Airlines already know what they are willing to pay for such an aircraft and that would be $70-80 million, which would put a catalog value for the aircraft at roughly $135-150 million.
If we take the mid-point of the $70-80 million range, we would get to an average sales price of $75 million per airframe. Profit margins of 20-25% are realistic for a matured jet being produced efficiently, which would indicate that the profit per airframe would be around $15-18.75 million. This means that Boeing should be able to build the twin-aisle Boeing 797X for roughly $55-60 million, which might be challenging for Boeing given that the smallest wide body jet it currently sells to passenger airlines is the Boeing 787-8, which costs roughly $117 million and is likely to cost tens of millions more to produce than what the productions costs for the Boeing 797X should be.
So for Boeing the most important question is whether it can drive production costs to a point where it can achieve the required profits. In order to do so, it has to carefully assess which state of the art technologies are required, avoid expensive certification of new technologies and go on with the usual pressure on its supply chain and workforce.
If we reduce the profit per airframe with the development costs per airframe, a somewhat oversimplified calculation shows us that the profit of the Boeing 797X could be in the range of $7.5-11.25 million or $15-22.5 billion over a block of 2,000 aircraft. So with that in mind, the Boeing 797X should be quite feasible for Boeing.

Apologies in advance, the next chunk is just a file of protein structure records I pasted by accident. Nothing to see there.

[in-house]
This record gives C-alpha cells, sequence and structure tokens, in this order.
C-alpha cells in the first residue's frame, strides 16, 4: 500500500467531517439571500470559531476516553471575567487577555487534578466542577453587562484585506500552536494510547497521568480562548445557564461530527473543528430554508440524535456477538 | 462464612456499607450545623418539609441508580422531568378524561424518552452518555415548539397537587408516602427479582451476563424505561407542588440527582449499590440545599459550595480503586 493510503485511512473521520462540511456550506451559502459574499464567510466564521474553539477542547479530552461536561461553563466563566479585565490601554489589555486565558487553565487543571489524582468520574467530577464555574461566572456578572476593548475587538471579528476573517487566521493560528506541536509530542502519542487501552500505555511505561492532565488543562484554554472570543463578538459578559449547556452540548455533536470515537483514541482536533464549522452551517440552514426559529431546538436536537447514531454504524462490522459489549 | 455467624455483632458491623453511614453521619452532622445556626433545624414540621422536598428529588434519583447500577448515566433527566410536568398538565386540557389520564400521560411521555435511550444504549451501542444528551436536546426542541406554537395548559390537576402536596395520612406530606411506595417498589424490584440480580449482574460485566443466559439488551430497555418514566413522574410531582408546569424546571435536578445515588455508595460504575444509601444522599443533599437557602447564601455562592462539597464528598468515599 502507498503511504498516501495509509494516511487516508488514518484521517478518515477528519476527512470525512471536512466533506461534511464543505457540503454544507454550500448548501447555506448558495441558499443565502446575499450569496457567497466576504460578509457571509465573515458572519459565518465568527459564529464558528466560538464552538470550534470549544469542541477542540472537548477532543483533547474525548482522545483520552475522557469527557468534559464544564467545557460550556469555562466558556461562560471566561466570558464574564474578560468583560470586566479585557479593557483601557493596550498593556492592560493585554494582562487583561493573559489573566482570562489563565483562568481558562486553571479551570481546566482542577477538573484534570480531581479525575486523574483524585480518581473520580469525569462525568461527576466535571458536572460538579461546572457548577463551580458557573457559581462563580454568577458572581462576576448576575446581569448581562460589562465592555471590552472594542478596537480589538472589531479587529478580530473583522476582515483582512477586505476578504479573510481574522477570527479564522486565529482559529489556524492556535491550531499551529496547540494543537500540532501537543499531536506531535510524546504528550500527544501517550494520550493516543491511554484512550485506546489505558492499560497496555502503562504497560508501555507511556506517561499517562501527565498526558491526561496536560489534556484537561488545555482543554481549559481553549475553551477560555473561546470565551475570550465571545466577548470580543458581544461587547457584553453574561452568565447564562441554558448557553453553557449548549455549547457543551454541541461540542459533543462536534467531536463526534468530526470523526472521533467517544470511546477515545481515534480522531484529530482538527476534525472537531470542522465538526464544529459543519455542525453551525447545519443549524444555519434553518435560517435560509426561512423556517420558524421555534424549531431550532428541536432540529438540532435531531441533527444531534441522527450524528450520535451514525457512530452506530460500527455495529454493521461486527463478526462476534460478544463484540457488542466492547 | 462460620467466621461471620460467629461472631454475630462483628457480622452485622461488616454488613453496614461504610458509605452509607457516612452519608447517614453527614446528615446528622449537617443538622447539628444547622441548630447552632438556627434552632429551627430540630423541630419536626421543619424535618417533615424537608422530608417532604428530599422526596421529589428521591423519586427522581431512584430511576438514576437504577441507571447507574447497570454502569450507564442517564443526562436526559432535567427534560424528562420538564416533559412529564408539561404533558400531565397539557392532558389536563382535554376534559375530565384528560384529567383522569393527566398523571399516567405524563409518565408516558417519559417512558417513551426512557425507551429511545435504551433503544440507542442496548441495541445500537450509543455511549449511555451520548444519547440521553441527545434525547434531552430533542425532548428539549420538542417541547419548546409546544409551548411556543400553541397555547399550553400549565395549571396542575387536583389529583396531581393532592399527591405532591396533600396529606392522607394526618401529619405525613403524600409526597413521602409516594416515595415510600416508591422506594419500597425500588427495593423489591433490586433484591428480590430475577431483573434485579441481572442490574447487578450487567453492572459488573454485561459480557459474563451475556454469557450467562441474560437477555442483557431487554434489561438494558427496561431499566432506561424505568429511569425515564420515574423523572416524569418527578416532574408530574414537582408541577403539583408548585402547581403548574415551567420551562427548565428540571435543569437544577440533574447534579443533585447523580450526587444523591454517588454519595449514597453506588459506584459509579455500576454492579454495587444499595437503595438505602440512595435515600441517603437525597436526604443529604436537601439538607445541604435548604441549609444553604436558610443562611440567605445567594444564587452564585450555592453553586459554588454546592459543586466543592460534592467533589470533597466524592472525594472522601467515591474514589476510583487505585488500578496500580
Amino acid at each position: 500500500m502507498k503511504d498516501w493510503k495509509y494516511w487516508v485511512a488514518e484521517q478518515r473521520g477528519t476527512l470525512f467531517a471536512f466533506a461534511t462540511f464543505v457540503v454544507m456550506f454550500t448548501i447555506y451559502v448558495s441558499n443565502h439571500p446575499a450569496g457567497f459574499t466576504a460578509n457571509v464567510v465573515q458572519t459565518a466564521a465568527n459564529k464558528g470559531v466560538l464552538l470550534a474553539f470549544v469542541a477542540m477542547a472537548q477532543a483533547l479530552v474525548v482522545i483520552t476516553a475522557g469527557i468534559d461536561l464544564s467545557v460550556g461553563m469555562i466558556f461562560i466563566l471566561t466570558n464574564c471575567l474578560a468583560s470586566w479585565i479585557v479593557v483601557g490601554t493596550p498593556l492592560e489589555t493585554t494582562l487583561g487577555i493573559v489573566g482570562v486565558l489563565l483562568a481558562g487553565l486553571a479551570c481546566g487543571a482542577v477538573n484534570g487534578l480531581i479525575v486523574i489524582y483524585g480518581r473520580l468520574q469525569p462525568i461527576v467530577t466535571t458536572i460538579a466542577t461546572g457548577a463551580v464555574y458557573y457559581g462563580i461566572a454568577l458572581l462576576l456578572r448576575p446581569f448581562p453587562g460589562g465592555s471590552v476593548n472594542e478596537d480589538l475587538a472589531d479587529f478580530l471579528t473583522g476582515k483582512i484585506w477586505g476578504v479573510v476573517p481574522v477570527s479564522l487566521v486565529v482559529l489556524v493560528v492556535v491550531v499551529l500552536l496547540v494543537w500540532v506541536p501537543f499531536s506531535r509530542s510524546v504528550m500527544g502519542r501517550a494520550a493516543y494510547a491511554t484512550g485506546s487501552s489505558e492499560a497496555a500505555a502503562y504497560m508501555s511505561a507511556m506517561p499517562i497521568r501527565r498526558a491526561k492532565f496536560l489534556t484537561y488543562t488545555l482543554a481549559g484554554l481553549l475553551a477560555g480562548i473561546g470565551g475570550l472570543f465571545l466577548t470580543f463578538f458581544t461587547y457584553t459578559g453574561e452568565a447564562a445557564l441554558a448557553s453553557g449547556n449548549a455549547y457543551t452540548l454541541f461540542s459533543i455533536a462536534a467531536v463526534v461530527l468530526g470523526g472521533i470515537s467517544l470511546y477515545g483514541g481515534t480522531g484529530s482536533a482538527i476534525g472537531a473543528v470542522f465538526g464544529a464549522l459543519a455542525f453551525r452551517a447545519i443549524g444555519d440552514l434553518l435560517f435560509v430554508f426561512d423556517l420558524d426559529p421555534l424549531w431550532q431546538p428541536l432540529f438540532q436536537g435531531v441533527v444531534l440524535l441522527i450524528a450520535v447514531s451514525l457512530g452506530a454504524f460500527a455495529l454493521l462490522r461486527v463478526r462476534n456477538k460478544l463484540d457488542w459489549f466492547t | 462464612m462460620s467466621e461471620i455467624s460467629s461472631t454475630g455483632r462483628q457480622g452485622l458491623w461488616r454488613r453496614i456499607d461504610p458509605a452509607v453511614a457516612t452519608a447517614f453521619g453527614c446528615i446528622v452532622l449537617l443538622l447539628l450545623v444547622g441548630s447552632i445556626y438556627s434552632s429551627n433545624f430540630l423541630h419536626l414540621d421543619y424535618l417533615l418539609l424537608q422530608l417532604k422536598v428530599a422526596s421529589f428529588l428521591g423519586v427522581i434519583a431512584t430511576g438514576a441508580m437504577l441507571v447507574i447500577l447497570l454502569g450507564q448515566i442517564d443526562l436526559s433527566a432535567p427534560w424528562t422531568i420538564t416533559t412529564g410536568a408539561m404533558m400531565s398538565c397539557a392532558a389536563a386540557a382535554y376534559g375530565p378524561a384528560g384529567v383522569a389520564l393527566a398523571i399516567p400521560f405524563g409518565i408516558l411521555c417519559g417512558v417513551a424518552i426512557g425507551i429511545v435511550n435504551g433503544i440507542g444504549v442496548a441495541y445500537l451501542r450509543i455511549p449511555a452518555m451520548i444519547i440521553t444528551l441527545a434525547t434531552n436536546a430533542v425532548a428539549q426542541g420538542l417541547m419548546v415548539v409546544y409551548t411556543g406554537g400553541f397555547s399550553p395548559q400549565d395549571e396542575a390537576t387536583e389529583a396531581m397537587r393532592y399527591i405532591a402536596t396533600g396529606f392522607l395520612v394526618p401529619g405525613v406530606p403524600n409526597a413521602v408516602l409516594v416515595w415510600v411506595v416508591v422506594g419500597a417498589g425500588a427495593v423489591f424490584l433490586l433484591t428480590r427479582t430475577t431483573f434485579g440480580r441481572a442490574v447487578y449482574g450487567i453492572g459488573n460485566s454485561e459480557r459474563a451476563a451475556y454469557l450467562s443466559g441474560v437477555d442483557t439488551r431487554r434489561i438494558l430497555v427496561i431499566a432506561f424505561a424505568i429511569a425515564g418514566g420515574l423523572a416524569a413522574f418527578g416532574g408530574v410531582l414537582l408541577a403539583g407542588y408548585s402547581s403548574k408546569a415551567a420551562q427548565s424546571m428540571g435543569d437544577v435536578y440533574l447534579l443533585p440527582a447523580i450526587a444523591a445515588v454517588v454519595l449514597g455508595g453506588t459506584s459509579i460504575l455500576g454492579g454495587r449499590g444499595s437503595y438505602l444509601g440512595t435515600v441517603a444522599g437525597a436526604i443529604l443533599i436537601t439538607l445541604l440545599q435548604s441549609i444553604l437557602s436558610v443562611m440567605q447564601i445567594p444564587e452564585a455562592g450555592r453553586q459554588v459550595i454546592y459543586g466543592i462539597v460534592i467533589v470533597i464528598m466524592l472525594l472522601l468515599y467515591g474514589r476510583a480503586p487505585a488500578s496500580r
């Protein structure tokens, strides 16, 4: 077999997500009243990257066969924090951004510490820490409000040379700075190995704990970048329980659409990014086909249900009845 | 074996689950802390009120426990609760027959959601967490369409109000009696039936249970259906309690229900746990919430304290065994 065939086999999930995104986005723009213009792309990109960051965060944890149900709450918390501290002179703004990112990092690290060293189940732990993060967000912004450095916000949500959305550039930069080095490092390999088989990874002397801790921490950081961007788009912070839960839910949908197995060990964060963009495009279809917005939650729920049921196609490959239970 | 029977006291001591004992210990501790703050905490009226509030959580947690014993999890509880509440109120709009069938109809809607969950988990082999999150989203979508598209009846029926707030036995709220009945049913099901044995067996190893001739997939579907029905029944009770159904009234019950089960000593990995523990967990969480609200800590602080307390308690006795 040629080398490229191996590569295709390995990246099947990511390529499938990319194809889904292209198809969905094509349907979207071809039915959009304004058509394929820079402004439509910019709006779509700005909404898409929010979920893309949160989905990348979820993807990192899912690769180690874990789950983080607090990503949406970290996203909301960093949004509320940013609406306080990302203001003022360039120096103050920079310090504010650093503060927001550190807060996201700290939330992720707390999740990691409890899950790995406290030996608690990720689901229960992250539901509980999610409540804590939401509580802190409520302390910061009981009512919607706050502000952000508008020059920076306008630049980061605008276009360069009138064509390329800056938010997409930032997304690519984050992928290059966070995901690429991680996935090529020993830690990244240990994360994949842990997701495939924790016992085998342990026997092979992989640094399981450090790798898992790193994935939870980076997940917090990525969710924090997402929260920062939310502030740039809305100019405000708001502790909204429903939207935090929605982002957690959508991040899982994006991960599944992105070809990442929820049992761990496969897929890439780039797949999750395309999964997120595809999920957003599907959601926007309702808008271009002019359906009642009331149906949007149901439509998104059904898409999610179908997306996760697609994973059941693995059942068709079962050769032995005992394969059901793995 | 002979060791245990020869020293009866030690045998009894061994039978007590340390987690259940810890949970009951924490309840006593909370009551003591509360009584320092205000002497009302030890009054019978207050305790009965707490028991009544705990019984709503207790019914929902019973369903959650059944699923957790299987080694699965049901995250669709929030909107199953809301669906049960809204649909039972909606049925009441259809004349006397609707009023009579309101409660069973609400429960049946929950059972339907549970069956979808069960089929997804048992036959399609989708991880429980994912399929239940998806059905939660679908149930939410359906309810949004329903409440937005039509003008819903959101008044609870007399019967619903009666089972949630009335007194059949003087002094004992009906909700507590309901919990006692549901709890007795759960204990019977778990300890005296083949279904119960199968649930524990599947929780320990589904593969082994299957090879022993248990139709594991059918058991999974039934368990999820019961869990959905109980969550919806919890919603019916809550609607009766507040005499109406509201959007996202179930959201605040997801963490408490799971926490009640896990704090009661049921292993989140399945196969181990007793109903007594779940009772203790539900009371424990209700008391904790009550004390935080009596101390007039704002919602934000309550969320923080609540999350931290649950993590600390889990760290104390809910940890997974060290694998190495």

The Boeing 797X is a complex product in the sense that it has to be a product that blows away the competition and keeps the competition far off if it responds with a counter development, but at an affordable price for airlines. Airlines already know what they want to pay for it, so there is not a lot of space for Boeing to play with the prices. Demand does not seem to be a point of concern to me. Simple calculations show that there is space for Boeing to make the Boeing 797 profitable if it follows the traditional line of margins. Given that airlines know what they want for what price, Boeing is basically tied by performance requirements and the acquisition costs or in short: Airlines know what they want at what price. It is up to Boeing to get to that production costs of $50-$60 million, which will be a challenge.
On the Boeing 787 program, the company saw that risk transfer leads to delays and low quality products. It is up to the company to find a feasible production system for the Boeing 797X that does not work via risk transfer, but risk mitigation. Only if Boeing finds a way to mitigate risks and build a production system and chain that can achieve the required efficiency, the Boeing 797X should be given a green light; Not before that time.
What do you think... Should Boeing launch the Boeing 797X? Let me know in the comment section.
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Disclosure: I am/we are long BA.
I wrote this article myself, and it expresses my own opinions. I am not receiving compensation for it (other than from Seeking Alpha). I have no business relationship with any company whose stock is mentioned in this article.